Topic: City Charter
Clarksville, TN – Clarksville Mayor Kim McMillan gave her State of the City address at the Customs House Museum today. The Mayor started out speaking about the challenges she has faced since taking office in January 2011, the economic growth of the city, and new programs that are being planned to improve the quality of life for all Clarksville residents.
New programs include: a new parking facility located in downtown Clarksville, along with refurbishments to the existing parking garages; public transit services from Clarksville to Nashville for commuters, bringing a riverboat back to Clarksville; a Summer Night Lights Program keeping Clarksville Parks open after dark to provide safe places for Clarksville Teens; along with a public-private partnership to bring a new convention center to Clarksville. For full details continue reading as a transcript of her speech is included below.
Clarksville, TN – On Saturday, March 19th, Mayor Kim McMillan sat down with Clarksville Online, Discover Clarksville, and WJZM’s Hank Bonecutter to answer some questions on the top topics in Clarksville.
Some of the topics covered include the Marina, the City Budget, Clarksville Department of Electricity, Hemlock Semiconductor, growing infrastucture needs and several others. «Read the rest of this article»
Clarksville, TN – I wanted to pass along a couple of items that are underway or coming to the council.
This ordinance has been brought before the council at the request of citizens concerned with the operating hours that refuse disposal trucks are maintaining. At issue are the 4:00am (maybe earlier) start times where trucks are out in the neighborhoods and businesses (by neighborhoods) picking up trash. The proposed ordinance would require operators to wait until 6:00am to start their routes. «Read the rest of this article»
Clarksville, TN – City Council Ward 11 Town Hall Meeting hosted by City Councilwoman Kaye Jones will be on Monday February 28th, 2011 at 6:00pm. The Meeting will be at the Gas & Water Administrative Offices located at 2215 Madison Street. «Read the rest of this article»
Because of numerous rumors and speculation in the community linking Mayor-elect Kim McMillan to the possibility Clarksville Department of Electricity Power Board members will hire current city Mayor Johnny Piper as the next superintendent of the public utility, she wants to express her opinion to the public on the matter.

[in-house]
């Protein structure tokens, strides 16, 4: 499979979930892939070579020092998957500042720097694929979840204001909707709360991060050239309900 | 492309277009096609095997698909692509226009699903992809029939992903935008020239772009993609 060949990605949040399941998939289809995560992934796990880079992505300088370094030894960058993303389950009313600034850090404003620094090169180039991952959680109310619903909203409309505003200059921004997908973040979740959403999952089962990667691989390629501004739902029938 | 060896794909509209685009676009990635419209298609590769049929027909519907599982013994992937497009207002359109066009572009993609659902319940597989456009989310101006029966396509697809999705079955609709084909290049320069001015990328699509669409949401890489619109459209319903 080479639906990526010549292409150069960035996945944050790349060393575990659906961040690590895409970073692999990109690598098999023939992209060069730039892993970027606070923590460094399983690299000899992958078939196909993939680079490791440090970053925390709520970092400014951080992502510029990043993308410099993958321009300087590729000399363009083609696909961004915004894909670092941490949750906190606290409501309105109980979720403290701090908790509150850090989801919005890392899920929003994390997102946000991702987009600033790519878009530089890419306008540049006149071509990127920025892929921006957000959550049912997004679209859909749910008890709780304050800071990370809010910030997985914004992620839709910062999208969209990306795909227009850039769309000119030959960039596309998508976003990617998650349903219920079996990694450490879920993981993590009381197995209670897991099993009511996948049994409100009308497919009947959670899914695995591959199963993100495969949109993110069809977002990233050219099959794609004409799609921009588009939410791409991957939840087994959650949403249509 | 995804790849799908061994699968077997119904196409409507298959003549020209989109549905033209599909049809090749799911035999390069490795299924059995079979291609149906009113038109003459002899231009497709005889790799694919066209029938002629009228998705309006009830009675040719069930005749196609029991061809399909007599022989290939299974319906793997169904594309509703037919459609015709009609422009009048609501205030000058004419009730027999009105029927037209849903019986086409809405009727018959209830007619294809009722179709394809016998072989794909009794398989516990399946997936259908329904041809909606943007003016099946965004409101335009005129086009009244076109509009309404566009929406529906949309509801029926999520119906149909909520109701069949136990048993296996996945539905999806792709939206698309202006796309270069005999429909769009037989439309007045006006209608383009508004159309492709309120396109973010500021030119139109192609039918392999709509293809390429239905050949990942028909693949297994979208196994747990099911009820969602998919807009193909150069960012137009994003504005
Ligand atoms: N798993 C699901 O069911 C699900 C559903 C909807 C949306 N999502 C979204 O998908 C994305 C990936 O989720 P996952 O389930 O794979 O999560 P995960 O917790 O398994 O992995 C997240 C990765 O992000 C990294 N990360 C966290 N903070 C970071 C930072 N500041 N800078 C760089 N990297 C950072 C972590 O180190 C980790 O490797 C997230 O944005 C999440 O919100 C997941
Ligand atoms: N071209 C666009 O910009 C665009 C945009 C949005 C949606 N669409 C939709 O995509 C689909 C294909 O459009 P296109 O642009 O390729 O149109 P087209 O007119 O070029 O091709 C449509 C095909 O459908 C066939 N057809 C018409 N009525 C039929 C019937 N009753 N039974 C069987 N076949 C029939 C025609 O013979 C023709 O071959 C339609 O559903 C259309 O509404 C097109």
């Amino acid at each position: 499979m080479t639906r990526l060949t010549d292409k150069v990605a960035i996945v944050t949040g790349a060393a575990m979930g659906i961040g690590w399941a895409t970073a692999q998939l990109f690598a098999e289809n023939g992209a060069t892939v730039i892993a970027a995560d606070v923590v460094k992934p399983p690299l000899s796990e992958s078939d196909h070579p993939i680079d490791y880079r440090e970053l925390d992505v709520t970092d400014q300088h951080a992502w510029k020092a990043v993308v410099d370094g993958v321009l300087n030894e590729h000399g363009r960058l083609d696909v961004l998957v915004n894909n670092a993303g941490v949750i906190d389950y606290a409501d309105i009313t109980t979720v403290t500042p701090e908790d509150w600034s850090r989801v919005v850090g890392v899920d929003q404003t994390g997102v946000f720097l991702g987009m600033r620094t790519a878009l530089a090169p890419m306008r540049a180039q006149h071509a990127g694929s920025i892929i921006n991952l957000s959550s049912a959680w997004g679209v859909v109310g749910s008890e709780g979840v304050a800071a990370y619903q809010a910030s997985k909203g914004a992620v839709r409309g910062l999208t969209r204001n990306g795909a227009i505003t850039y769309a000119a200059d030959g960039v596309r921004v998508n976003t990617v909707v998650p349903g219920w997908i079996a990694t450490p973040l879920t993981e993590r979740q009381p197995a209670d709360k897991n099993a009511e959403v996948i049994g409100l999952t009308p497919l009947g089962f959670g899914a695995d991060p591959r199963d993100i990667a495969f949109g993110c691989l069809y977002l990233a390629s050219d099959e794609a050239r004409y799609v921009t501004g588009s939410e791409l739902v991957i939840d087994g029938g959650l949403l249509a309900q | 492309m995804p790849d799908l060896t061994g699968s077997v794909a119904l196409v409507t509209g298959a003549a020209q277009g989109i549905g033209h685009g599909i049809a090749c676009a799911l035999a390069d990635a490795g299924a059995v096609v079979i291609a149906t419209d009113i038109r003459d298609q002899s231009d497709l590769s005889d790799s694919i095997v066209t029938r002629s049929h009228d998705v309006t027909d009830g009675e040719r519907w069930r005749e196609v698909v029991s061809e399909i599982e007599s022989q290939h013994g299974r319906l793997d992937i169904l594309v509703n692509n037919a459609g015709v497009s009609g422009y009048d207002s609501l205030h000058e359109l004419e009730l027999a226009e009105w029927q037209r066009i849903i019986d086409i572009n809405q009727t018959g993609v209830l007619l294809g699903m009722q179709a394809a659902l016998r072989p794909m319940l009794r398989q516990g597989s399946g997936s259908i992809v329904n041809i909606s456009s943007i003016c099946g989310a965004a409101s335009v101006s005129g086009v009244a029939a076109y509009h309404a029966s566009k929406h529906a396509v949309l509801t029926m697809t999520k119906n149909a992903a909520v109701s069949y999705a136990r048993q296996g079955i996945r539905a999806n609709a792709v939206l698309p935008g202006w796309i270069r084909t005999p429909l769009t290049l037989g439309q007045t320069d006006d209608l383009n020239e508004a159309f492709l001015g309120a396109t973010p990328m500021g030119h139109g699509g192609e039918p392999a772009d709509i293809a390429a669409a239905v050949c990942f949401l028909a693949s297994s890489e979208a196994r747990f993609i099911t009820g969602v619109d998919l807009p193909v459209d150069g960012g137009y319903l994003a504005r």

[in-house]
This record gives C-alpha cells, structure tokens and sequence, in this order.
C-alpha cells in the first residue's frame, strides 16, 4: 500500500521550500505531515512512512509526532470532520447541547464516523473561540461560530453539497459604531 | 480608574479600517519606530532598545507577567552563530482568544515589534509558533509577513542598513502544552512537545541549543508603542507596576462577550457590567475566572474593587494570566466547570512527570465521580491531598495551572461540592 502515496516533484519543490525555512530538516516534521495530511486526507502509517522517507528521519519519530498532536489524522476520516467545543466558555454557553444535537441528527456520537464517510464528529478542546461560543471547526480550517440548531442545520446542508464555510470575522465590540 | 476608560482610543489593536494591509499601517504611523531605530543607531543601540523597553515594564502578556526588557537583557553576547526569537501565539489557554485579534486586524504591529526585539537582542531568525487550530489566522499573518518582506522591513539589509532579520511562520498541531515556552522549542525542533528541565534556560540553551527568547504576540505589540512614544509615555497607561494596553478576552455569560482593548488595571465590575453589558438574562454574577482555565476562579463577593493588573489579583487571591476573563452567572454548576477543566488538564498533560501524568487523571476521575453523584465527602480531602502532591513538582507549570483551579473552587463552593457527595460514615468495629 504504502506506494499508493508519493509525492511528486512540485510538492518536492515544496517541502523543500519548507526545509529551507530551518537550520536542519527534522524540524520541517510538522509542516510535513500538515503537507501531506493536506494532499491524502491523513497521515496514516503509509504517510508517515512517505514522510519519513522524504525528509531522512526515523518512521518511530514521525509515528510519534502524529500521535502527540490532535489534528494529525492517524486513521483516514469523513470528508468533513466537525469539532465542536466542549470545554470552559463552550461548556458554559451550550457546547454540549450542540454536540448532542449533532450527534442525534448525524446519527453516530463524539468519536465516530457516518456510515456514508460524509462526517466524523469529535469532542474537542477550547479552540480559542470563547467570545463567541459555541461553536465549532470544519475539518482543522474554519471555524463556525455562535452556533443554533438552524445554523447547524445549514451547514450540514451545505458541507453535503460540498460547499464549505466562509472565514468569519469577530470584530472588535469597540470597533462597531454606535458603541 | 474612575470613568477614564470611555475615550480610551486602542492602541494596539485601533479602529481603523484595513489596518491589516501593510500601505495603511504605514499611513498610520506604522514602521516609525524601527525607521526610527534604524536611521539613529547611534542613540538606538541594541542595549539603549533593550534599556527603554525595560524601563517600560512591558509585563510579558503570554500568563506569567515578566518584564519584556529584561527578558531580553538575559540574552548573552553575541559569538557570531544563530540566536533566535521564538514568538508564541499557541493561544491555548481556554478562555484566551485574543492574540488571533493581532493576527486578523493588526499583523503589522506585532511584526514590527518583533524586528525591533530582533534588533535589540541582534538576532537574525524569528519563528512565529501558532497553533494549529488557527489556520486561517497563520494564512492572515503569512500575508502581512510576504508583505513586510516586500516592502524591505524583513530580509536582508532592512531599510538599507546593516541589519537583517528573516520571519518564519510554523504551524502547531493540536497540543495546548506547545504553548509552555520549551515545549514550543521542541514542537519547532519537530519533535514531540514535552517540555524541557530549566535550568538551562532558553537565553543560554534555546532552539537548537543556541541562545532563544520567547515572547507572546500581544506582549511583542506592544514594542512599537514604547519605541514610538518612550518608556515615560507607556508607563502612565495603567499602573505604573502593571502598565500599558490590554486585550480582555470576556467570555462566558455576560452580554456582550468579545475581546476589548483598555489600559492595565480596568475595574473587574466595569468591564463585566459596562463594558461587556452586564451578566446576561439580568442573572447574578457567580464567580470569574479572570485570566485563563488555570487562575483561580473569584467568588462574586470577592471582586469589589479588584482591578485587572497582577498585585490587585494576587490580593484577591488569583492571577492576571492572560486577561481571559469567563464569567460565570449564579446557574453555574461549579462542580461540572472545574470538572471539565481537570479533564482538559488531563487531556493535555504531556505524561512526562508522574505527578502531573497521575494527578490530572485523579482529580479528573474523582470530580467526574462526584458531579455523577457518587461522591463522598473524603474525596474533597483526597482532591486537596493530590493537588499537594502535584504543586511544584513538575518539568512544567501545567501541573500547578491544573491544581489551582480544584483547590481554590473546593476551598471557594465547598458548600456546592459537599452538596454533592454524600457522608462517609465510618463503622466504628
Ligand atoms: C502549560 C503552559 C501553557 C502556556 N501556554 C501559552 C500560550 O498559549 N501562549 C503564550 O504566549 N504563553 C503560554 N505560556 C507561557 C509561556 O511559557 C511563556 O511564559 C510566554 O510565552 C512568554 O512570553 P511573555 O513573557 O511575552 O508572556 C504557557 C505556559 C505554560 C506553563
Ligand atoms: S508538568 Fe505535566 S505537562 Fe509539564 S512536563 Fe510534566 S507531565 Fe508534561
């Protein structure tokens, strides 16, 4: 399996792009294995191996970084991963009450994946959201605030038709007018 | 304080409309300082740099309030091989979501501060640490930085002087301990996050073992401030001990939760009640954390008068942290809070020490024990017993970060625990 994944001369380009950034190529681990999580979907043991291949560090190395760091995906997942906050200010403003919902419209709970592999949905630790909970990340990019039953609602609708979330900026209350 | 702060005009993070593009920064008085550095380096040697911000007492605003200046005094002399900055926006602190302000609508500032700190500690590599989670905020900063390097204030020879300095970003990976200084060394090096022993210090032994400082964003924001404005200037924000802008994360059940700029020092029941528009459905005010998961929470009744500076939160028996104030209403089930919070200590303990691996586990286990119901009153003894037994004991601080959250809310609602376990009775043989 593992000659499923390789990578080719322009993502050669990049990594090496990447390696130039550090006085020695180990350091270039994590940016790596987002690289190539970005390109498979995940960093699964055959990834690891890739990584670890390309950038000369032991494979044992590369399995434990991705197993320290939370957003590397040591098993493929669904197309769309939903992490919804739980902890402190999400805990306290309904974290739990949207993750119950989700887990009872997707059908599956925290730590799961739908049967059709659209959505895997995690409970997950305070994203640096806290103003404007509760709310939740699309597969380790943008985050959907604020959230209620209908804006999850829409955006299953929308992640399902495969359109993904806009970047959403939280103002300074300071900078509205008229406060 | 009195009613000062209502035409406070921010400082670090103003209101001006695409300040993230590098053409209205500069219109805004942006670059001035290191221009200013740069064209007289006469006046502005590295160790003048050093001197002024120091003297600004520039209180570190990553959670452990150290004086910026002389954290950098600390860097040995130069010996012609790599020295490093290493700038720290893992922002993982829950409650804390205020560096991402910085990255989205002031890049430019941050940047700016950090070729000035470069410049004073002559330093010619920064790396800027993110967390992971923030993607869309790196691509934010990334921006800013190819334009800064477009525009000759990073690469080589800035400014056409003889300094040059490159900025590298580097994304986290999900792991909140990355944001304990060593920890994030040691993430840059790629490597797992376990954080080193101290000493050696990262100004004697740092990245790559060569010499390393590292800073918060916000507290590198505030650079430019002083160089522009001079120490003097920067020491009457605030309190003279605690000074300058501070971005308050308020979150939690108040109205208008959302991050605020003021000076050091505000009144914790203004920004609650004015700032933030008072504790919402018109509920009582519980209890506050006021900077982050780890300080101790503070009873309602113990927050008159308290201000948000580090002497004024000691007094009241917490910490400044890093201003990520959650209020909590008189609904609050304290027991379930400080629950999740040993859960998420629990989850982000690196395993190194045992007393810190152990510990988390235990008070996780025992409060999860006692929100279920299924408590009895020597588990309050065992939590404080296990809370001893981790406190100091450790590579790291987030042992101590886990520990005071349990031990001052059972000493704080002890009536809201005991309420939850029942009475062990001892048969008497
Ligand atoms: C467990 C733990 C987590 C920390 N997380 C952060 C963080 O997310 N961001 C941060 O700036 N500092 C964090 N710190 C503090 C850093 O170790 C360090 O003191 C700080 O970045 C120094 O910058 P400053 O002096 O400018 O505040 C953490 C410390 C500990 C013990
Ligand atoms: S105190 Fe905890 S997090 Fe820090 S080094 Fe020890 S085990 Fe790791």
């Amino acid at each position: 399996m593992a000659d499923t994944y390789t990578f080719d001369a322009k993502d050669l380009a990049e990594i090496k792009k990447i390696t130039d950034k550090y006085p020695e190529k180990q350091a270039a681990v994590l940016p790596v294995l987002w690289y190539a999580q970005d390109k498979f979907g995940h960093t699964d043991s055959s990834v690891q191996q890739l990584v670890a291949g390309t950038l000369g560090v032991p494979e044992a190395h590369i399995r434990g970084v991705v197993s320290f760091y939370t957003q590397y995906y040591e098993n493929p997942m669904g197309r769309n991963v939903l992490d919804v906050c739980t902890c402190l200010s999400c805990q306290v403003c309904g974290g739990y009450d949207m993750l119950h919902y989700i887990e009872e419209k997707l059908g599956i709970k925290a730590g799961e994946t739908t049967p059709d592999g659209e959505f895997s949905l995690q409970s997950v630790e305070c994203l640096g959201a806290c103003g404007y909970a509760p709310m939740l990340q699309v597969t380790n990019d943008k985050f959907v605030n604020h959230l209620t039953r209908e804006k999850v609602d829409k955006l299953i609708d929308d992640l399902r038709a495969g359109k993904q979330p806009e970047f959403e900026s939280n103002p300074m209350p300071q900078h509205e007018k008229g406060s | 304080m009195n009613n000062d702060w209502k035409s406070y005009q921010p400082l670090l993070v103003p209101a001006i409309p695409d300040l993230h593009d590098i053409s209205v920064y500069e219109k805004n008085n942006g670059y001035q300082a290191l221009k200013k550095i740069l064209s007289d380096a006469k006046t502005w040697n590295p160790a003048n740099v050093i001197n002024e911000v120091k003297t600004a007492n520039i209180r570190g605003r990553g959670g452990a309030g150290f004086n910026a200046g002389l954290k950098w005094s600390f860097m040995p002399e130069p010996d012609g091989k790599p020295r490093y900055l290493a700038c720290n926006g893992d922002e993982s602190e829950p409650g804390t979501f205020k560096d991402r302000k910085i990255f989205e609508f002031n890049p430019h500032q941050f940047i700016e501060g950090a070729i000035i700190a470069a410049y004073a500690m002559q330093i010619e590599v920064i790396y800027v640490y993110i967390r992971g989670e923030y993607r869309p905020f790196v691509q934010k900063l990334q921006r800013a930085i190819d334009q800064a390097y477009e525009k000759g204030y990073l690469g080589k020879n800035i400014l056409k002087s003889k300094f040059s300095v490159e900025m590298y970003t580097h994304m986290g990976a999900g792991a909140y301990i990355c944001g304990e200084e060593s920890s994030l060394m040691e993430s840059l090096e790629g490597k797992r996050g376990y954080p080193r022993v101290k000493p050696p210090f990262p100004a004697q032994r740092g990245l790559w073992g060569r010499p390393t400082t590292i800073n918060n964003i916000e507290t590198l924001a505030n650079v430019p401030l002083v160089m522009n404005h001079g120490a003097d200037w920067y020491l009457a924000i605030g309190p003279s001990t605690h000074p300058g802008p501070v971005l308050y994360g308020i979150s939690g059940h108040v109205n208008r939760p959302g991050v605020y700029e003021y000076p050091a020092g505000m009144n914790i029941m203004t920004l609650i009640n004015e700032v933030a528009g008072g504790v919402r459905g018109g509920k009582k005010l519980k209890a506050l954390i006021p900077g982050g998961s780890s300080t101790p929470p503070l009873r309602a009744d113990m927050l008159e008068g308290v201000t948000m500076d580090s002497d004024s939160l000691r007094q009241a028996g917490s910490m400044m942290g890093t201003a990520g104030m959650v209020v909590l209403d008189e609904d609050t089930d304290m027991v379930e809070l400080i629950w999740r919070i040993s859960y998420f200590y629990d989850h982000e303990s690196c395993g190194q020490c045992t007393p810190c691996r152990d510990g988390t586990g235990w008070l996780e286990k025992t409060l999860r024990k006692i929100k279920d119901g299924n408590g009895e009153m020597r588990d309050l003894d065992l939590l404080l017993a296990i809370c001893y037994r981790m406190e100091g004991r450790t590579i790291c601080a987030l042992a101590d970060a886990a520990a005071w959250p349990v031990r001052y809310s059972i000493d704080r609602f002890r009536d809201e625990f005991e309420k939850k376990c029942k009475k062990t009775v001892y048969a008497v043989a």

“I don’t think it’s a good idea,” she said. “The issue isn’t about whether Johnny Piper is qualified to run the day-to-day operations of CDE, that’s a decision for the Power Board. It’s about good government, which I’ve promoted, and will continue to advocate, as an elected official. Such action would be counter to the spirit of a city ordinance that prohibits elected city officials from becoming city department heads immediately after leaving office. My problem with this situation is a former mayor would be leaving office and going directly into a city leadership position without a break in service, or a ‘cooling-off period,’ as some call it.” «Read the rest of this article»
The bill to significantly revise the City of Clarksville charter made it out of a legislative subcommittee today, with an amendment attached mandating that the changes be voted on in a referendum.
Terry McMoore asked Rep Curtis Johnson office to comment on what we should expect to happen next in the legislature. Rep. Johnson stated next Tuesday at 12 noon the bill will go before the full Local Government Committee and if it passes then it will go before the Calendar and Rules Committee which meets twice a week. They usually pick to meet either on a Tuesday, Wednesday, or Thursday. at this time they don’t know which day. So it is far from over, the bill as amended could be passed, which would allow voters to decide. Or the bill could be voted down, which would kill the charter revisions.